January 25, 2011
"Is that him?" Her words surprised me when I walked into the studio that morning. A lady who I had never met quickly looked up, pointed at me and asked the question.
As I stood there, frozen trying to figure out why she had such a sudden interest; it hit me. Her name was Ms. Flowers and she was a handwriting analyst who made appearances on morning shows around the country. She would analyze handwriting samples that were faxed in by the listeners in order to promote her expertise and services.
The morning show would pick out a few entries from hundreds of pieces of paper with scribbled names and notes. The people would be called to come on the air and be part of the show. Ms. Flowers would look closely at every mark; the way their "t's" were crossed and the "i's" were dotted. She would explain that handwriting analysis is a method of identifying, evaluating and understanding a person's personality through the patterns revealed by their handwriting. It was a very compelling hour and the phones lit up and the fax machine was overloaded with people looking for insight.
Each new person would listen to Ms. Flowers closely and express agreement and shock as she unveiled their true nature and personality traits that were always in reach and available to them, but somehow, they had missed it.
I had enjoyed listening to the segment, but wasn't expecting to be a part of the program until this moment ... and I really didn't want to be, but there was no other choice. She was holding a note in her hand that I had left for the morning show about a contest or some other piece of information, and it had just happened to be sitting on the console as she arrived for her segment. I don't remember exactly what it was about my writing that caught her eye, but I do remember what she told me. It was some of the most profound advice that happened in a moment when I was least expecting it.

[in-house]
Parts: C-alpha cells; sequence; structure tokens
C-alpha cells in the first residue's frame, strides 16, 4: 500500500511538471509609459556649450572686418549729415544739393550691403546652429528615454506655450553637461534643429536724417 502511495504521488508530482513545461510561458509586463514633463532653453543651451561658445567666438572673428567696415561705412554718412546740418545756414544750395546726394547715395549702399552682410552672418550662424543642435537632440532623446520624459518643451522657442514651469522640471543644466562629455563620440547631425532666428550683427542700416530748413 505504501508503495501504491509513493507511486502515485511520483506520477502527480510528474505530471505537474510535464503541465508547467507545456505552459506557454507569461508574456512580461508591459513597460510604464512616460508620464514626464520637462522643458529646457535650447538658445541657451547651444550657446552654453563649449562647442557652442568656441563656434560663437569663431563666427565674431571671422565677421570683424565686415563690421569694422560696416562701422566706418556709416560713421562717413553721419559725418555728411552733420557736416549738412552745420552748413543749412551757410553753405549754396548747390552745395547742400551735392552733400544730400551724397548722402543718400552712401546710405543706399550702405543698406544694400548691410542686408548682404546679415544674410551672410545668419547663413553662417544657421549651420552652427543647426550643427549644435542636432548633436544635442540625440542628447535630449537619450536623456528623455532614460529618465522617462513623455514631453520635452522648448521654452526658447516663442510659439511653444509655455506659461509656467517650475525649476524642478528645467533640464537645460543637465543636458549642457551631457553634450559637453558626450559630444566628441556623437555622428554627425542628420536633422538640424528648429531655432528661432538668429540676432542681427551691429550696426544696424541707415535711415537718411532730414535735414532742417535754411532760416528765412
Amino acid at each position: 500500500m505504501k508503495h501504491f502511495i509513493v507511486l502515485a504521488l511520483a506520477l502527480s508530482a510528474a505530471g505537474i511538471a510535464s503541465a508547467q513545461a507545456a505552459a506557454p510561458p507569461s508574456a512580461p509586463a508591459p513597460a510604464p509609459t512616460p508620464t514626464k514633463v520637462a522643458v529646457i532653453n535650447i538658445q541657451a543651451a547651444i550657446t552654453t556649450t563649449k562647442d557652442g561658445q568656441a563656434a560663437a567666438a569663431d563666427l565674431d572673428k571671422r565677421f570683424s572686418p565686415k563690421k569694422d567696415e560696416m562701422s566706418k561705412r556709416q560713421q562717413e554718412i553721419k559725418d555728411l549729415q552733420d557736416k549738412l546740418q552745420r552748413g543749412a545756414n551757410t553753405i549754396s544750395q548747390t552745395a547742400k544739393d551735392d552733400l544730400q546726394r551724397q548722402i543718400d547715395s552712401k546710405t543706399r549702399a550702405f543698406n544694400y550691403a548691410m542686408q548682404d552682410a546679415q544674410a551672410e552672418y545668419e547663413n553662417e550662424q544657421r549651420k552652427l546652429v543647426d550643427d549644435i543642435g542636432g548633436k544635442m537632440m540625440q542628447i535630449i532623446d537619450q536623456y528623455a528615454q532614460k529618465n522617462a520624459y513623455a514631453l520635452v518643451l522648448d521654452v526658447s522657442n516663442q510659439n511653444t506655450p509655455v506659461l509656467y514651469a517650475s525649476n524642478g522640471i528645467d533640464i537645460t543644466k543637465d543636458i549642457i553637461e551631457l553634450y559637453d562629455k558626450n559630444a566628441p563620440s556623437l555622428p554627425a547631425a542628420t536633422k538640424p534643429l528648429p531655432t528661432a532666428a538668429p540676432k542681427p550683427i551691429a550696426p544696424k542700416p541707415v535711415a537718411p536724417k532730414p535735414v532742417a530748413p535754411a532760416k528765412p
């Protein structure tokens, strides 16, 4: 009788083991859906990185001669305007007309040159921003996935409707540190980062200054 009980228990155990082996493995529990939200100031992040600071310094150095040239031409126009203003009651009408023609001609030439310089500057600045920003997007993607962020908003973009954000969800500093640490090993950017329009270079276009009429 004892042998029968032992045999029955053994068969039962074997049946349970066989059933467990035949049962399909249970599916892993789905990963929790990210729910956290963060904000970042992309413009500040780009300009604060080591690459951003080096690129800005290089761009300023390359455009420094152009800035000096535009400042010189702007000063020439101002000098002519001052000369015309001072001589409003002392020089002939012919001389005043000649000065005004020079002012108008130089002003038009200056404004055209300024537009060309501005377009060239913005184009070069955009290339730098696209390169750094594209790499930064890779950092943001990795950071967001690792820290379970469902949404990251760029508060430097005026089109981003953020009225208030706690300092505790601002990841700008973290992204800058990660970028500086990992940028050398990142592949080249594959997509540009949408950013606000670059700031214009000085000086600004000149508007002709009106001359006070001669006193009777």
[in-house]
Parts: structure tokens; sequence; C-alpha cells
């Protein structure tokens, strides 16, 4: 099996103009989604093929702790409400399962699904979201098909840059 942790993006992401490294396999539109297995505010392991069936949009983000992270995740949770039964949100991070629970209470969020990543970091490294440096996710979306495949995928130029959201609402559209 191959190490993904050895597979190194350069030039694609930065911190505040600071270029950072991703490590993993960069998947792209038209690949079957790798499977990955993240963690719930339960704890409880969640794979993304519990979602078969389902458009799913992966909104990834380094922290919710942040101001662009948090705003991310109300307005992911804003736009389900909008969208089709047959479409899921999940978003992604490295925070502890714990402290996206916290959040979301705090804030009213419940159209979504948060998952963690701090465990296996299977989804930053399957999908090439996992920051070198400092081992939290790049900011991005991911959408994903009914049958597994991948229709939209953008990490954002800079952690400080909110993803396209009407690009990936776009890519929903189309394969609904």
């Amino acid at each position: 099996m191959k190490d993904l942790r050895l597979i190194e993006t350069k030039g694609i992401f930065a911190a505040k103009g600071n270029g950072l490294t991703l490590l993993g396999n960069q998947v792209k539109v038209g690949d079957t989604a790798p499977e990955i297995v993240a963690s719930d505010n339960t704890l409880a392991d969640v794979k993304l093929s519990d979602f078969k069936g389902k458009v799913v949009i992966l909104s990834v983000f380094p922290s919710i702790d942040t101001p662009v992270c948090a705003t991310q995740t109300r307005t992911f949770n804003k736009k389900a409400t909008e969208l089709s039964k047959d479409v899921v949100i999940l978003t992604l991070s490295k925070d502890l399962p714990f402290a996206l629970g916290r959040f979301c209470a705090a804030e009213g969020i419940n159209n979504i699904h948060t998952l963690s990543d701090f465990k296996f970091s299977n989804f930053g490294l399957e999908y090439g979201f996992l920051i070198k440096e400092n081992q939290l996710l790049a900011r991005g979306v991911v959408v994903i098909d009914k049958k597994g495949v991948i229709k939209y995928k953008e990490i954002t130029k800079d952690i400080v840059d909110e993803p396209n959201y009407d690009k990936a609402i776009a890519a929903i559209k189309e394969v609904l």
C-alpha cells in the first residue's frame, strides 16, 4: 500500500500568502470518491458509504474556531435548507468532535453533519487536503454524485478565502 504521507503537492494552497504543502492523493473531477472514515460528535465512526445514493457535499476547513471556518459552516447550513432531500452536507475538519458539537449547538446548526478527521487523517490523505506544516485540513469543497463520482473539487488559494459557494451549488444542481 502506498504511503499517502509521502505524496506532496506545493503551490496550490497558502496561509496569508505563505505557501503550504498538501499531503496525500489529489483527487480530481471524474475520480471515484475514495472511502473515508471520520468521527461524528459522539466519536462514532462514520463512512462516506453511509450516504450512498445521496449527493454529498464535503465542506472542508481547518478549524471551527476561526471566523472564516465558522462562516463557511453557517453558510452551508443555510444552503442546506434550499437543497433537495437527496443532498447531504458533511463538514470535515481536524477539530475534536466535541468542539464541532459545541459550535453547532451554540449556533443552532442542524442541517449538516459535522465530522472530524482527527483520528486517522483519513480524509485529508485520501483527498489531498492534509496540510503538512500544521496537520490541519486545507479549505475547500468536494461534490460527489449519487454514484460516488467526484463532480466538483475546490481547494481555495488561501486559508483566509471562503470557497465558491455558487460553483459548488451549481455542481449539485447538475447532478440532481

She looked me in the eye and with the determination of a drill sergeant said, "Sammy, according to your handwriting, you spend so much time looking forward with blinders on, but the answer you seek can be found just to the left or right of you."
I have recalled this story many times in my life. My point in sharing it now is to hopefully help you to explore things like social media from a slightly different perspective.
It's not complex really, but simple.
The world is flat again as Thomas Friedman declared in his international bestselling book, "The World Is Flat: A Brief History of the Twenty-First Century."
The top-down strategy that has been successful for so long and our primary focus, is now being vacated for a sideways direction that gets richer with every click and connection.
You can no longer force it, but you can take an unfair advantage by using the resources all around you to see (and help others see) things through an experience that is unique to you.
What it is has always been there. Your attention may just be focused on what is up or down, when the answer lies just outside of the perimeter.
Give it a try and see how it works for you. You can always go back and put on the blinders, but I'm hoping you'll discover a new way to be social and a sideways direction to write your successful future.